From the Editor: The Little Things that Make the Difference

Published Oct 8, 2004
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This issue’s focus is not on huge developments or monster finds, but on the small pieces and parts that are sometimes taken for granted. Pumps, valves and the like can contribute greatly to a development’s performance or can be a weak link that leads to shutdown or worse.
As usual,we’re concentrating on technological advances that are continuously improving the industry’s ability to maximise production. Starting with marginal fields and working our way down to components, this issue includes a wide range of viable solutions for increased productivity.

Improving mature reservoir and brownfield operations is one method to increase production in aging fields.The same applies to smaller discoveries, previously considered unprofitable. Our first article from Accenture and SAS for Energy and Utilities describes how improved management via enhanced data collection and analysis can help.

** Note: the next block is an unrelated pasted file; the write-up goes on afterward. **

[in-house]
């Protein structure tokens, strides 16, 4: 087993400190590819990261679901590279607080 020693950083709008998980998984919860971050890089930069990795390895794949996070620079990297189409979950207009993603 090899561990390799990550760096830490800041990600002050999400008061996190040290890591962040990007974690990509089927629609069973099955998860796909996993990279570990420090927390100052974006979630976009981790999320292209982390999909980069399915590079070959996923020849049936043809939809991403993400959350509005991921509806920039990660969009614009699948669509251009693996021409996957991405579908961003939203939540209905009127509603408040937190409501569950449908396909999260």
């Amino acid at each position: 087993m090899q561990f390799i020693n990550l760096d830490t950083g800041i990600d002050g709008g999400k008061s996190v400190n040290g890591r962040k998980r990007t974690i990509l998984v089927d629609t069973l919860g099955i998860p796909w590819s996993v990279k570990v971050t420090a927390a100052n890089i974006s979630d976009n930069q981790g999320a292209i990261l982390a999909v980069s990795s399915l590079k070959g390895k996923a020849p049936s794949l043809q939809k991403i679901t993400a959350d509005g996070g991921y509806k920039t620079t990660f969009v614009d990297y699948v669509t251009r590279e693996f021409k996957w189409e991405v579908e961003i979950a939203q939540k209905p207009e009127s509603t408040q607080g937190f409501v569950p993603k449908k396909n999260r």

Increasing oil and gas demands have led to the desire to keep marginal fields productive longer, and multiphase pumps have found a large field of applications in this area. Leistritz, Bornemann Pumps and Kværner Oilfiel Products have all contributed their experience and success with the ever-increasing use of multiphase pumps. You’ll also find a brief overview of new pump technologies that are available through Ing. Per Gjerdrum AS, with an emphasis on flow assurance and cost reduction.

VDMA (German Engineering Federation) has also provided us with an overview of German valve technology.The German Valve Manufacturers’Association – a special division of non-profit organisation VDMA – is comprised of member companies whose collective production reached 2.1 billion Euro in 2003, providing innovative valve solutions to their customers.

More valve technology is presented in Weir Valves & Controls’ article on MEG dosage valves incorporating Dantorque actuators, which will be used in the Ormen Lange pipeline system.The goal is to prevent hydrates, which could in effect stop the flow, from forming within the process gas as is moves from the Ormen Lange field to the on-shore processing facilities.

Be sure to read the Société Générale Economic Research oil market forecast, which helps to explain how oil prices were influenced over the summer, shedding some light into what the future might hold for this currently volatile market.

Finally, in addition to the news and columns that can be found in every issue,we’ve reviewed the ONS 2004 Conference and Exhibition that was held in Stavanger in August. It was an exciting event, and the best we can do is to provide only a small slice of all that happened during a week of non-stop action.

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